That’s what the Generals are hoping, and their plan is already in full swing.”

And it’s not just America attempting to control the crushed, brutalised state of Iraq. Medialens reports that not only are the US nudging their preferred Iraq presidential candidates forward, so are Iran:

“…[T]he American writer Edward Herman, co-author with Frank Brodhead of the classic work, Demonstration Elections (South End Press, 1984), points out that when an occupying power sponsors an election ‘it is not free and democratic because it was imposed by an external force and did not come from demands from within’. (Email to David Edwards, January 15, 2005) Moreover, because the election is externally imposed, participation can be interpreted as an implicit approval of the occupation, a corrupting factor in the vote.

And of course the 100,000 Iraqis killed under the occupation will not be voting; nor will the unknown thousands languishing without charge in US-run jails. The ongoing conflict will prevent many more from participating – the several hundred thousand refugees from Fallujah, for example, who are currently busy trying to survive. Nor will international observers be able to monitor the election inside the country.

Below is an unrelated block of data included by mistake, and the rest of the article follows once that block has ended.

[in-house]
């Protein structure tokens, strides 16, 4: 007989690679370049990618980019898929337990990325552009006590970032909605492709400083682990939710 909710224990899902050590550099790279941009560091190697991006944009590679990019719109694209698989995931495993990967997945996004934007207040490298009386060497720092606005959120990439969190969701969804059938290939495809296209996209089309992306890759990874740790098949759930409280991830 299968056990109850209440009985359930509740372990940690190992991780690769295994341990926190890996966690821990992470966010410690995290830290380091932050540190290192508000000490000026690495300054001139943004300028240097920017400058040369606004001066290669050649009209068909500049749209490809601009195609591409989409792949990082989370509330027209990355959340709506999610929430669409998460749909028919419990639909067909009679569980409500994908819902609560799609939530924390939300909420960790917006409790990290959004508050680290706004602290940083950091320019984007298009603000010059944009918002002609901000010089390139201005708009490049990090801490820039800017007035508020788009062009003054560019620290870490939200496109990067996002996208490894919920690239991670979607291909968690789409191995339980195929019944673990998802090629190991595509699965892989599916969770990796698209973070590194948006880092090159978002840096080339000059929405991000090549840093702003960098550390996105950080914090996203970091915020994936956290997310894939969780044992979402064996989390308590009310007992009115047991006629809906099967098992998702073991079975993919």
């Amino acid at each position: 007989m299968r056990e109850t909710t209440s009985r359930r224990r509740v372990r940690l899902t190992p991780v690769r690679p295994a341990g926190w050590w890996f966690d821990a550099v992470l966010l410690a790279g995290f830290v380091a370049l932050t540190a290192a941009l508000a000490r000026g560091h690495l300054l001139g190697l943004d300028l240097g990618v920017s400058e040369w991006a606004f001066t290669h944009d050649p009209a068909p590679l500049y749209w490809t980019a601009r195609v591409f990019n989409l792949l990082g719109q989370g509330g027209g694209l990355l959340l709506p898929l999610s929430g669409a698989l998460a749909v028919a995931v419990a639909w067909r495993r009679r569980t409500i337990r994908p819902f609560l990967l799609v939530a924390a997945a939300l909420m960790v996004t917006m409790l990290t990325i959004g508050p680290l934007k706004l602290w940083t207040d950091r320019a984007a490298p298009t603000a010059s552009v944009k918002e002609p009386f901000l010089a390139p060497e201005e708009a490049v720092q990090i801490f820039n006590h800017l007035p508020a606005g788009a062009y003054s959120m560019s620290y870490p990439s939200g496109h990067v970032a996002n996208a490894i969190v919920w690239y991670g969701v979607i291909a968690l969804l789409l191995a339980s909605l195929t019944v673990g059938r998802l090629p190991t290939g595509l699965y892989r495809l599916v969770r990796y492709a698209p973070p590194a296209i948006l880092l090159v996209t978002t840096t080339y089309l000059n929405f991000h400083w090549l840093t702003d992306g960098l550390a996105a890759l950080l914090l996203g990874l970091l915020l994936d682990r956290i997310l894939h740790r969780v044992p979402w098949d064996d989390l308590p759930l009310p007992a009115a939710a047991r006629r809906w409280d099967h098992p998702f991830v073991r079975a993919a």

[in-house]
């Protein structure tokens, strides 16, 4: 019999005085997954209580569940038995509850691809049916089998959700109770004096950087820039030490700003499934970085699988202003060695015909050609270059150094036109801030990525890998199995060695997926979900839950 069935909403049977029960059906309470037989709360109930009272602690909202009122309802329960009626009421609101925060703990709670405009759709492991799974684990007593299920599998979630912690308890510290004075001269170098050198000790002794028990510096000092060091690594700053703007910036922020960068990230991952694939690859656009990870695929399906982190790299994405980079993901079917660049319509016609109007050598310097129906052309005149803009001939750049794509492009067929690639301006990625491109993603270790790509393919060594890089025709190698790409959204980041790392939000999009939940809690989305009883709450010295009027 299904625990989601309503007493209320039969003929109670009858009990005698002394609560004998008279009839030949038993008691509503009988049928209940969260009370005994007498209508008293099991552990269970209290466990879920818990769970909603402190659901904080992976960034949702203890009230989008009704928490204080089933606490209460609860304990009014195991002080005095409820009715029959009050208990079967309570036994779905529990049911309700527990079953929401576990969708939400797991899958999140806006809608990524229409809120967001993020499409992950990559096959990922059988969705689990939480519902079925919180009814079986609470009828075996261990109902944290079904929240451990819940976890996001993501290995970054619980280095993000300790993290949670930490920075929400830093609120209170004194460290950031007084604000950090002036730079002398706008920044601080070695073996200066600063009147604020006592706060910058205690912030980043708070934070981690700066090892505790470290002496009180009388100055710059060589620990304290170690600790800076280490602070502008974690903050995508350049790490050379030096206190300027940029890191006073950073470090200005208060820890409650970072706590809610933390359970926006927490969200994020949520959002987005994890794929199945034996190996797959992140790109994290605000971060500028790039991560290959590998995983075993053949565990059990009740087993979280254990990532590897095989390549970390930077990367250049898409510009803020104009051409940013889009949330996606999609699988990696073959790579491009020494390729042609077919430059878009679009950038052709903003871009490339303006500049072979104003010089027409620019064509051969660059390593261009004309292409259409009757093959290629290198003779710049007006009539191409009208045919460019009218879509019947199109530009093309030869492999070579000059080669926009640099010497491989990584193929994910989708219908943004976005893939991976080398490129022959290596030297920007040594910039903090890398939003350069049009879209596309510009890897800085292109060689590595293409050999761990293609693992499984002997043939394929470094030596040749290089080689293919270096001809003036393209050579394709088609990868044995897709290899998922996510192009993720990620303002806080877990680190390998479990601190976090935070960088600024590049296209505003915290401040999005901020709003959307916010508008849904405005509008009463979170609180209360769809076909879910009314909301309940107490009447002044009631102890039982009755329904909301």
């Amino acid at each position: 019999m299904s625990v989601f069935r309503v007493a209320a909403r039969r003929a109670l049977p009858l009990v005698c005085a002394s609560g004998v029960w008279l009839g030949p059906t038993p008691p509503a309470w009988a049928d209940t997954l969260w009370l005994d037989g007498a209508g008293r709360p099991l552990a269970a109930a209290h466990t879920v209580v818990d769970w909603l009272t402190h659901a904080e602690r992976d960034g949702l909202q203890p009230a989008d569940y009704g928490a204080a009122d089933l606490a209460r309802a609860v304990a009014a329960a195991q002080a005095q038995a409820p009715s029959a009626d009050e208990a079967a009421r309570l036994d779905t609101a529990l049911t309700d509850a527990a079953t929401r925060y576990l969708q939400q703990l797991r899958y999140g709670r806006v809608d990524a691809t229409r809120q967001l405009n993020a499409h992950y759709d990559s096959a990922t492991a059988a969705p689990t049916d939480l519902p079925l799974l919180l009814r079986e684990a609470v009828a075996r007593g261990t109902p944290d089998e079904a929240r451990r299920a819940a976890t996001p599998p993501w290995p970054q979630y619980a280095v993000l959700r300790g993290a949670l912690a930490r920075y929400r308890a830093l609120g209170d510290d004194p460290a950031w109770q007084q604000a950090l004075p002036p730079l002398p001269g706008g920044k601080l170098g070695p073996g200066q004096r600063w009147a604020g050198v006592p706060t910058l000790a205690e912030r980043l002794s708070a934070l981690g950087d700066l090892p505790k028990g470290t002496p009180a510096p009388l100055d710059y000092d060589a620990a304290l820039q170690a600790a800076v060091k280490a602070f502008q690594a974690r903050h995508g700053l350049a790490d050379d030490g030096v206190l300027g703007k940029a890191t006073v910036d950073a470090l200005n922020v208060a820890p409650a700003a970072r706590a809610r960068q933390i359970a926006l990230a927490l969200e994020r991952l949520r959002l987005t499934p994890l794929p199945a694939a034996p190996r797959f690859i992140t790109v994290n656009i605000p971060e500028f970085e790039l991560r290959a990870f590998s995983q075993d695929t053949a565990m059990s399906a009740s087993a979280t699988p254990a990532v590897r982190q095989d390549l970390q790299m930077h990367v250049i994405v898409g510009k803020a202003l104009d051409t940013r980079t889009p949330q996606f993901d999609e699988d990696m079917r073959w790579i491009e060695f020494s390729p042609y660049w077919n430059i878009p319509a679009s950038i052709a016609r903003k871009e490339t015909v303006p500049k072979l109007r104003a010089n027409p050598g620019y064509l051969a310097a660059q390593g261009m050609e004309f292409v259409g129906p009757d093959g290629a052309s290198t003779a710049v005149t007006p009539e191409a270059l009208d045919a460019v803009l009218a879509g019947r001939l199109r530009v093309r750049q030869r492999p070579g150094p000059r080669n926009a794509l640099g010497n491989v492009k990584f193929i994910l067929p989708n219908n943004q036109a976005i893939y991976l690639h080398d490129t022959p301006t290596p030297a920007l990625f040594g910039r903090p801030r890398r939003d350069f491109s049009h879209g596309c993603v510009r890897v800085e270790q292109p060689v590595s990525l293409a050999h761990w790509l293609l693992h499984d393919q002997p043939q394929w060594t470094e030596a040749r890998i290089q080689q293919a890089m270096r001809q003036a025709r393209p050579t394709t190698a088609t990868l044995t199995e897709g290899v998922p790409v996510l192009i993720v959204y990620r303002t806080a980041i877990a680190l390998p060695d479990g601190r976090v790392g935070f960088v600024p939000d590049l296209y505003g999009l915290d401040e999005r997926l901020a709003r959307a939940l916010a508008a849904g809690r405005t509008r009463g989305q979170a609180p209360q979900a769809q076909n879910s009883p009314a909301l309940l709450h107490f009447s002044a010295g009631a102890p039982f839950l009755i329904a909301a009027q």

On December 15, the New York Times reported that on a list of 228 candidates submitted by a major Shiite-led political alliance to Iraq’s electoral commission, Abdul Aziz al-Hakim’s name was entered as No.1. The Times reported that Hakim has close ties to Iran’s ruling ayatollahs…

Unreported by the mainstream US and UK press, another foreign power is also using its influence to push its candidates.

Washington-funded organisations with long records of manipulating foreign democracies in favour of US interests are deeply involved in the election. The National Democratic Institute for International Affairs (NDI) and the International Republican Institute (IRI) are part of a consortium to which the US government has provided over $80 million for political and electoral activities in Iraq. NDI is headed by former Secretary of State Madeleine Albright, while IRI is chaired by Republican Senator John McCain.”

Meanwhile, back in Washington, “The best hope for peace in our world is the expansion of freedom in all the world” says Bush.

Freedom. Liberty. Those words which used to mean something light and empathetic and gentle. Which now mean something violent and sly and corrupt.

If I’d thought about it more carefully, I might’ve come up with a proper conclusion. But it’s late, and you know all this already.

NB: For a far clearer commentary on selected highlights of Bush’s speech, I recommend visiting Jenni chez Déesses Démocratiques. And apologies to anyone else who’s written an incisive post on this topic which I may have missed, in my half-awake bookmark-free (grr) state. I plan to be more coherent next time, and it may even be possible for a casual reader to locate the point. Here’s hoping.